Silicon Valley’s most huge companies are always keeping an eye on users, even when they are browsing pornography websites in incognito mode.
Trackers from tech companies like Facebook and Google are logging users’ most private browsing details, according to a report. It has also been confirmed that a forthcoming New Media and Society paper scanned 22,484 pornography websites. So, it is unclear where the ultimate data goes.
“These porn sites need to think more about the data that they hold and how it’s just as sensitive as something like health information,” said Elena Maris, a postdoctoral researcher at Microsoft and the lead author of this study. “Protecting this data is crucial to the safety of its visitors. And what we’ve seen suggests that these websites and platforms might not have thought all of this through like they should have.”
Other authors of the study, Jennifer Henrichsen, who is a doctoral candidate at the University of Pennsylvania, and Tim Libert, who is a Carnegie Mellon computer science instructor, found that 93% of the pornography websites they scanned sent data to an average of seven third-party domains. webXray was used by authors, which is an open-source software tool, that detects and matches third-party data requests to scan sites. Most of that information (79 percent of websites that transmitted user data) was sent via tracking cookies from exterior companies.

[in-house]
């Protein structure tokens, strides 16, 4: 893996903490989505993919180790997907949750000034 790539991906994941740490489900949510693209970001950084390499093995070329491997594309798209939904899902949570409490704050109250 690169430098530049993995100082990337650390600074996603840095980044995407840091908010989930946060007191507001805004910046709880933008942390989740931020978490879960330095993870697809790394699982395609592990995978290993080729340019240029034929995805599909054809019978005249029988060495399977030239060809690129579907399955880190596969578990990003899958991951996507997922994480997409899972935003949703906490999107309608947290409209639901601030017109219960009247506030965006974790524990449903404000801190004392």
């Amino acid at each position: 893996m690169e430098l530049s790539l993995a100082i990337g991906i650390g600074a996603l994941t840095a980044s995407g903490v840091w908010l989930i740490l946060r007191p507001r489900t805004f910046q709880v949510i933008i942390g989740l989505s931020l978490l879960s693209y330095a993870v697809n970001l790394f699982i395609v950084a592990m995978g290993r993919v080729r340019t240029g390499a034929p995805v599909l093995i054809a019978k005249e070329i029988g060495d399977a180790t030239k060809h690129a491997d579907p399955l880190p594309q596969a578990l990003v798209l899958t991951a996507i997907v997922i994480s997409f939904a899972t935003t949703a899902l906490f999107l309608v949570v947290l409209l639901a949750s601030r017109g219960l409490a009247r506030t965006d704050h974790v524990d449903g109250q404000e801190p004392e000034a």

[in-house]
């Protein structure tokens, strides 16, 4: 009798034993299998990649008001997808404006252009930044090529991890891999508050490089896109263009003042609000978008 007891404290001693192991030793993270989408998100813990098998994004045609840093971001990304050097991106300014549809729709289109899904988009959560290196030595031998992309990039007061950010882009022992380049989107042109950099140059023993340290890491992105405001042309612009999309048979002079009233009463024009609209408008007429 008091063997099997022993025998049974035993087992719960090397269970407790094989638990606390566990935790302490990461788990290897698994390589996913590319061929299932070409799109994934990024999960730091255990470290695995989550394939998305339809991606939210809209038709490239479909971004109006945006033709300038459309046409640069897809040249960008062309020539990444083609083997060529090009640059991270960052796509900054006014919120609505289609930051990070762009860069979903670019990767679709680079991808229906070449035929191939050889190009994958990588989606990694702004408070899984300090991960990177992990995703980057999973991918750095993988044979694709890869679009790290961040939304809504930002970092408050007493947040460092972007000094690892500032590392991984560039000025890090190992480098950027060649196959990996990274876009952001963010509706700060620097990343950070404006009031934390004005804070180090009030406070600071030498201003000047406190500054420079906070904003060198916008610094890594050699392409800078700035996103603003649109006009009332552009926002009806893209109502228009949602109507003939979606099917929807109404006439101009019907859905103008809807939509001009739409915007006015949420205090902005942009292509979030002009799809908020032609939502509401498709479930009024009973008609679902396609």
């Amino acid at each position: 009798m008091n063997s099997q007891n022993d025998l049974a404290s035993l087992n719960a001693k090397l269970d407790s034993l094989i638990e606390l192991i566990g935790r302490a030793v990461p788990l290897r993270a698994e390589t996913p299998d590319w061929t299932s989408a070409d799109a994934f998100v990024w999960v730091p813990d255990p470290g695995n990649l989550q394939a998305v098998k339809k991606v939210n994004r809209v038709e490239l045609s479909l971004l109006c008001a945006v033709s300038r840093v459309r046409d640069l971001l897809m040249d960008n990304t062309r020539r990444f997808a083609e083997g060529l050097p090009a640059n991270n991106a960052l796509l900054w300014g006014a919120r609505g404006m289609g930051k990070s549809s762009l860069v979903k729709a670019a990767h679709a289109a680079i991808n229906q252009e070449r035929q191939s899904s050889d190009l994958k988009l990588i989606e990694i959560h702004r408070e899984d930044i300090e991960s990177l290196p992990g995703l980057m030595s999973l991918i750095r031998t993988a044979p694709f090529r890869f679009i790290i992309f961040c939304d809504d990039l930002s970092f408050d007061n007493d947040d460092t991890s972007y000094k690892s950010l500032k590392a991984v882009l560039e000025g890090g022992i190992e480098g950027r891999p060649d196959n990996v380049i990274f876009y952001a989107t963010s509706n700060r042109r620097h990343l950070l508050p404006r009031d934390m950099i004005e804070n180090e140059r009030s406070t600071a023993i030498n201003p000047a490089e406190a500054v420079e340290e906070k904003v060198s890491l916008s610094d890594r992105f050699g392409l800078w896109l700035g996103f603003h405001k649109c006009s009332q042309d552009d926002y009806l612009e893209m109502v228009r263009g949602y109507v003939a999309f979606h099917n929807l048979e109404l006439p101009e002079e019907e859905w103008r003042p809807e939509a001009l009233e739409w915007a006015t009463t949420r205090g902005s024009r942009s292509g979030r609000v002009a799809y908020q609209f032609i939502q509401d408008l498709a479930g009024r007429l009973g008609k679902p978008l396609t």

Researchers also found that only 17% of porn sites that were scanned had any form of encryption, which leaves user data on the rest vulnerable to leaking.
Google, along with its subsidiary firms, revealed that it had been tracking 74% of the porn websites, while software developer Oracle had trackers on 24% of sites.
Even Facebook, which forbids nudity and pornographic content on its various social media platforms, is digging in for some action, having trackers on 1 in 10 of the sex websites that were scanned by Dr. Maris and her colleagues.